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  14th International Workshop on Clinical Pharmacology of HIV Therapy
April 22-24, 2013
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Once-Daily Etravirine Plus Darunavir/Ritonavir With No NRTIs: 48-Week PKs
  14th International Workshop on Clinical Pharmacology of HIV Therapy, April 22-24, 2013, Amsterdam
Mark Mascolini
A once-daily regimen combining the nonnucleoside etravirine and the protease inhibitors darunavir/ritonavir--and excluding nucleosides (NRTIs)--yielded concentrations similar to those seen in prior trials, according to results of a 48-week pharmacokinetic analysis in antiretroviral-experienced people or naive individuals with transmitted resistance [1]. Having a lower etravirine 24-hour area under the concentration-time curve (AUC24h) appeared to heighten chances of a 48-week viral load above 50 copies.
The approximate 41-hour half-life of etravirine supports once-daily dosing, though it is now licensed for antiretroviral-experienced people at a dose of 200 mg twice daily. Darunavir/ritonavir at a once-daily dose of 800/100 mg is licensed for antiretroviral-naive people and treatment-experienced individuals without darunavir resistance mutations.
Janssen researchers and collaborators conducted the INROADS trial (http://www.clinicaltrials.gov/ct2/show/NCT01199939) to assess the effectiveness, pharmacokinetics, and safety of once-daily etravirine (400 mg) with darunavir/ritonavir (800/100 mg) in antiretroviral-experienced people or treatment-naive individuals with transmitted resistance mutations. The presentation at the Pharmacology Workshop focused on a week-4 pharmacokinetic substudy and week-48 population pharmacokinetics.
The study involved 49 people with a median age of 45. Thirty-nine participants were men, 24 were African American, 16 were white, 8 were American Indian, and 1 was Hispanic. Median weight stood at 79.2 kg and median body mass index at 26 kg/m(2) (near the lower end of the overweight range).
In the week-48 population pharmacokinetic analysis, etravirine AUC24h and 12-hour concentration averaged 14,600 ng x h/mL and 424 ng/mL. These values were similar to etravirine concentrations in the SENSE trial, which dosed etravirine at 400 mg once daily plus nucleosides in antiretroviral-naive people. Darunavir AUC24h and trough concentrations averaged 109,000 ng x h/mL and 2810 ng/mL, similar to levels in the ARTEMIS trial, which used the same once-daily dose of darunavir/ritonavir with tenofovir/emtricitabine in naive people.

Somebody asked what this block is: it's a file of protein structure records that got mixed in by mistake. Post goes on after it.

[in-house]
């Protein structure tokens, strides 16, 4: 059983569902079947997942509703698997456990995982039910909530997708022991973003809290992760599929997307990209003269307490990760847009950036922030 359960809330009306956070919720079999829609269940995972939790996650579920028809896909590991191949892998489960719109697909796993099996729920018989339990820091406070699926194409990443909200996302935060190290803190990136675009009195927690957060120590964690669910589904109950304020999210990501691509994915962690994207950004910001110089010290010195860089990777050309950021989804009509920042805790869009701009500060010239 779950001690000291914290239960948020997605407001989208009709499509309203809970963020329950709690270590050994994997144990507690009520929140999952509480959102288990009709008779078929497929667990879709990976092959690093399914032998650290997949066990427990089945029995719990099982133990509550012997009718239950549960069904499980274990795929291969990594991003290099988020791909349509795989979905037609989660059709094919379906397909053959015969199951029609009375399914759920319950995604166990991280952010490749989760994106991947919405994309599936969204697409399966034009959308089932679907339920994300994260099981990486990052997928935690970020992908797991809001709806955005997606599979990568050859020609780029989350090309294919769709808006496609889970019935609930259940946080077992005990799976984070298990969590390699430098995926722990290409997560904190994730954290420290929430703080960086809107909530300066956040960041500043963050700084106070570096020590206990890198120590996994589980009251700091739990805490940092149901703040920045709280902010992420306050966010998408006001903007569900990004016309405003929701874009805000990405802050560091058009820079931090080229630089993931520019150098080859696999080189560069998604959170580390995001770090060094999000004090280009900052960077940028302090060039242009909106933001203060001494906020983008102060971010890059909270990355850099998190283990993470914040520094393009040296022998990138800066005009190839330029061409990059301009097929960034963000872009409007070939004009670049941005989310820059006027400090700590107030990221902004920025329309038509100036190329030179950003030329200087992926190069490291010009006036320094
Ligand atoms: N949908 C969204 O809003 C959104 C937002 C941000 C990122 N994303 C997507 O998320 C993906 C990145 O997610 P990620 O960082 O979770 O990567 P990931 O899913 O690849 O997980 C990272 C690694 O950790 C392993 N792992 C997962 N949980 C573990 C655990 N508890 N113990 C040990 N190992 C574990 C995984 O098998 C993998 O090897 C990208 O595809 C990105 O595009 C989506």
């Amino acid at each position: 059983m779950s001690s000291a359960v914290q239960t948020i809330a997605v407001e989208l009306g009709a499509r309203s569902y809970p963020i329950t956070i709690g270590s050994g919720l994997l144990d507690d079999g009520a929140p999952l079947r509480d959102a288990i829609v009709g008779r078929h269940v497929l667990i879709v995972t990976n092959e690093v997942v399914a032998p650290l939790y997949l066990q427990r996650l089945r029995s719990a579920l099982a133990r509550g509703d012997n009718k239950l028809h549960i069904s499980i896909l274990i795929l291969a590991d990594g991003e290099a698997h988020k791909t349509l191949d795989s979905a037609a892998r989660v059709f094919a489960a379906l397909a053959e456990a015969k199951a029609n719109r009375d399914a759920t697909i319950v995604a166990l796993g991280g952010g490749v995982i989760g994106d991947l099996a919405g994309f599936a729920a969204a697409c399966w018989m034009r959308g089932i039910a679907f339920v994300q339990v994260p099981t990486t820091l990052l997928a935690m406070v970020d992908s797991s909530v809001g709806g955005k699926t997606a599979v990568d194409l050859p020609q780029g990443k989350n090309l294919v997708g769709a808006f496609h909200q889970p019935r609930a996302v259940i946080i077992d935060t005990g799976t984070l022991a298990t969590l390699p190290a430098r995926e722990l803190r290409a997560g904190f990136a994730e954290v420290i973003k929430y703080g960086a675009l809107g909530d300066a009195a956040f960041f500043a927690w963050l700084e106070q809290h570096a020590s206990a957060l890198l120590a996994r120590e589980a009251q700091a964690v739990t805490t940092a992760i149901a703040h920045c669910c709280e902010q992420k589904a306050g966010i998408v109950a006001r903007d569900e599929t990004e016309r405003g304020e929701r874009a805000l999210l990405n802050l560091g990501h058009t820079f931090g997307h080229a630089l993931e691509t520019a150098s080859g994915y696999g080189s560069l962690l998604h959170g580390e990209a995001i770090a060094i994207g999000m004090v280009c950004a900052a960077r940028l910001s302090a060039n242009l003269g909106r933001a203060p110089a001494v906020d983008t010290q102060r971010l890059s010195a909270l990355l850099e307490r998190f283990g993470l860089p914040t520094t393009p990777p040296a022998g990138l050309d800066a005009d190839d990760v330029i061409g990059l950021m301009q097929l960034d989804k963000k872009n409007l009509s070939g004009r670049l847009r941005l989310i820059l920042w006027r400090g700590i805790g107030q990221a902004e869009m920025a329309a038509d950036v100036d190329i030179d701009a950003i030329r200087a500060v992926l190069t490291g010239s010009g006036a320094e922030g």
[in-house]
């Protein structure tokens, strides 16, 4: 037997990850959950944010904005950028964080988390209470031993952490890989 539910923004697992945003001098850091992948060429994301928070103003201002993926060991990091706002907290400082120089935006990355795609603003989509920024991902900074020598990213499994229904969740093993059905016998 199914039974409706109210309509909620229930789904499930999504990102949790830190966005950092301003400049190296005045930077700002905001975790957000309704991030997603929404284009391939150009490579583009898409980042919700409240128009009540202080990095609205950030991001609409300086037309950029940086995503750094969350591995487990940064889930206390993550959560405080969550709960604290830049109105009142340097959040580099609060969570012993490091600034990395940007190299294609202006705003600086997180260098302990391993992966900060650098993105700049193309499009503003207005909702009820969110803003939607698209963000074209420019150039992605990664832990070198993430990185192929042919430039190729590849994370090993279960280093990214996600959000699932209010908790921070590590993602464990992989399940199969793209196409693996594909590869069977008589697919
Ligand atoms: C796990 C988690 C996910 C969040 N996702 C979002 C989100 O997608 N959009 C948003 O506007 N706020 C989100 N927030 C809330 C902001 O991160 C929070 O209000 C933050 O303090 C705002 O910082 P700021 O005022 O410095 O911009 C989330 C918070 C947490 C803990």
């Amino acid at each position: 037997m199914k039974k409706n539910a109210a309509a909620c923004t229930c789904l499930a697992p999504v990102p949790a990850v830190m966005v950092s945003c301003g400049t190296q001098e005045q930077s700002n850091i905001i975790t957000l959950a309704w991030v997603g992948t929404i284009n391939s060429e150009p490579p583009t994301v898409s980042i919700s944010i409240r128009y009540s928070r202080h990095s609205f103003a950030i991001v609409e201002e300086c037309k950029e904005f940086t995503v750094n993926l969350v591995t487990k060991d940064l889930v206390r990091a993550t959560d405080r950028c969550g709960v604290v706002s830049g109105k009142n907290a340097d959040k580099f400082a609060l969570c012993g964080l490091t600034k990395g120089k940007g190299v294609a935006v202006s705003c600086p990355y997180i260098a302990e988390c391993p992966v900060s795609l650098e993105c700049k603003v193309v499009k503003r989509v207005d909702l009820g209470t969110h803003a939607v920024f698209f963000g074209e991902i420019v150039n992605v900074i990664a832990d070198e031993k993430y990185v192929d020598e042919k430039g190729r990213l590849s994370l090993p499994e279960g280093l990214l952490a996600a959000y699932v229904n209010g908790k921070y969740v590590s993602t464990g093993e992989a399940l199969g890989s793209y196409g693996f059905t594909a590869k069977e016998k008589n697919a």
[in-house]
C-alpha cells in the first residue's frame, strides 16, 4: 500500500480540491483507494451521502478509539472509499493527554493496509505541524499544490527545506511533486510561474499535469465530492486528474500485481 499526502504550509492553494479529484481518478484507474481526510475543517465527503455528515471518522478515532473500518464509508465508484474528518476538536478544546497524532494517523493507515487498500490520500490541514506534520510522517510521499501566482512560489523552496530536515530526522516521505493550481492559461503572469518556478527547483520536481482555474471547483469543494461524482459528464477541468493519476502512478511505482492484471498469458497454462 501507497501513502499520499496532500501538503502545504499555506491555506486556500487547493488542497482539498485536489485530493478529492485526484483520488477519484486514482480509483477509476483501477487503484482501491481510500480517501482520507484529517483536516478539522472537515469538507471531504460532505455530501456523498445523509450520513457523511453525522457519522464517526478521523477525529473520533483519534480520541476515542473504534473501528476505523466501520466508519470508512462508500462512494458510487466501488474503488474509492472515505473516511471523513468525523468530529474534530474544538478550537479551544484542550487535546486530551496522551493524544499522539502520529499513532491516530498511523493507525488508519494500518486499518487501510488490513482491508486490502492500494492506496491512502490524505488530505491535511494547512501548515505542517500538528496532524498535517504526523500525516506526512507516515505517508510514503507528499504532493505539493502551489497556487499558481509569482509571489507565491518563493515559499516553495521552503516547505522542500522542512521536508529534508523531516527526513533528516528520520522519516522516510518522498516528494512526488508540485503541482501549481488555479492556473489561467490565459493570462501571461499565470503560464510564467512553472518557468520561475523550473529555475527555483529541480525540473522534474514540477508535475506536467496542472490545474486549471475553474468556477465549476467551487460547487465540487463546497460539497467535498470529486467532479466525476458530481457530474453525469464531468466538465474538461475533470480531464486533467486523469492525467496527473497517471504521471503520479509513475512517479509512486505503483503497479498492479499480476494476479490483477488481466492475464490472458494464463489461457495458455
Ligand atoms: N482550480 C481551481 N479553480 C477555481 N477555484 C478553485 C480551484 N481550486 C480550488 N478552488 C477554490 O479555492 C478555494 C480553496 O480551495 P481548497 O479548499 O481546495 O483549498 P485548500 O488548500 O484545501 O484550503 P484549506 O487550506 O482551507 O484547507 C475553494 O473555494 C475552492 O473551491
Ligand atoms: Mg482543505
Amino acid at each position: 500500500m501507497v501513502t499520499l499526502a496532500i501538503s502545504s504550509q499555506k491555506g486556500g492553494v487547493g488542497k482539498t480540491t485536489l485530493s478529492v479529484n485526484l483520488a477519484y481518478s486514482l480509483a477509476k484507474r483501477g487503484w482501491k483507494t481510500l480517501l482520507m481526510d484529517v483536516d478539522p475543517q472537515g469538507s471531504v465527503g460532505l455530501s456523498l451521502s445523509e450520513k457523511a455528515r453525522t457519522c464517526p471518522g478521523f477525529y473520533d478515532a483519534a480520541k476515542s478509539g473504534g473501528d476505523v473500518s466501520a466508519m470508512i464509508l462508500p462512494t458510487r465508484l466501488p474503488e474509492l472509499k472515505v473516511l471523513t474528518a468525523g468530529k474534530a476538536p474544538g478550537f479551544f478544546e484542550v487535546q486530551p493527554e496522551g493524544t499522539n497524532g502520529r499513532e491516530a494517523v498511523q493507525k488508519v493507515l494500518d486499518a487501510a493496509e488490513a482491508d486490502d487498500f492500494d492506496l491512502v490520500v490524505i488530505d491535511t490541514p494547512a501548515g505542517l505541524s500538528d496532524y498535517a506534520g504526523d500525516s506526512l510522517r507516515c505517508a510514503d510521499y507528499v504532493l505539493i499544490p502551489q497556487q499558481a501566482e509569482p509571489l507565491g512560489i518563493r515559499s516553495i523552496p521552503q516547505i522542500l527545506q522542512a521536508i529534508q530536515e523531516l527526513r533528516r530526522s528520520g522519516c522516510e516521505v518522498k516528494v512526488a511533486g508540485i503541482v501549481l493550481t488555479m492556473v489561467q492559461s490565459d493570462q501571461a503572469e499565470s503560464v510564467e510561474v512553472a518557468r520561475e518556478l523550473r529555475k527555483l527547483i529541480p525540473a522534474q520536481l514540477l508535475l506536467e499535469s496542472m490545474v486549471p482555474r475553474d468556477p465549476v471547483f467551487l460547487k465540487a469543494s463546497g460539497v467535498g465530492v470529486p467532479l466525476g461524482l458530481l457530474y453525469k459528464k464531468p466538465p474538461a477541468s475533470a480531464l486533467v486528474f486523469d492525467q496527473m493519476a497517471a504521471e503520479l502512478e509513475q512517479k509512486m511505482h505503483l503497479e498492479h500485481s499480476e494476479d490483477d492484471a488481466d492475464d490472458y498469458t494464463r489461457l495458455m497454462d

Overall, 40 of 49 people (82%) had a week-48 viral load below 50 copies. Neither darunavir AUC24h nor darunavir trough correlated with a viral load below 50 copies at week 48. There did seem to be a relation between etravirine AUC24h and virologic response. When the researchers divided participants into quartiles reflecting the range of AUCs, they found 48-week sub-50-copy response rates of 69% and 75% in the two lower AUC quartiles, versus 92% and 92% in the two upper AUC quartiles. Analysis of DUET trial data on etravirine yielded a similar association.
Full pharmacokinetic data were available for 7 people enrolled in the 4-week intensive PK substudy. The investigators compared etravirine and darunavir concentrations with those measured in a previous pharmacokinetic study of etravirine plus darunavir/ritonavir at the same once-daily doses (http://clinicaltrials.gov/show/NCT00534352). Compared with the prior study, in the new study etravirine minimum concentration (Cmin) was 34% lower, AUC24h was 12% lower, and maximum concentration (Cmax) was nearly the same. Darunavir Cmin, Cmax, and AUC24h were 66%, 69%, and 77% higher in the new study.
The researchers concluded that the concentrations achieved with once-daily etravirine and darunavir in antiretroviral-experienced people or naive individuals with transmitted resistance "were adequate for effective virologic control." But they cautioned that etravirine is not licensed at the once-daily dose.
1. Kakuda TN, Brochot A, McLeay S, et al. Pharmacokinetics and pharmacodynamics of once-daily etravirine and darunavir/ritonavir in early treatment-experienced subjects. 14th International Workshop on Clinical Pharmacology of HIV Therapy, April 22-24, 2013, Amsterdam. Abstract PP_06.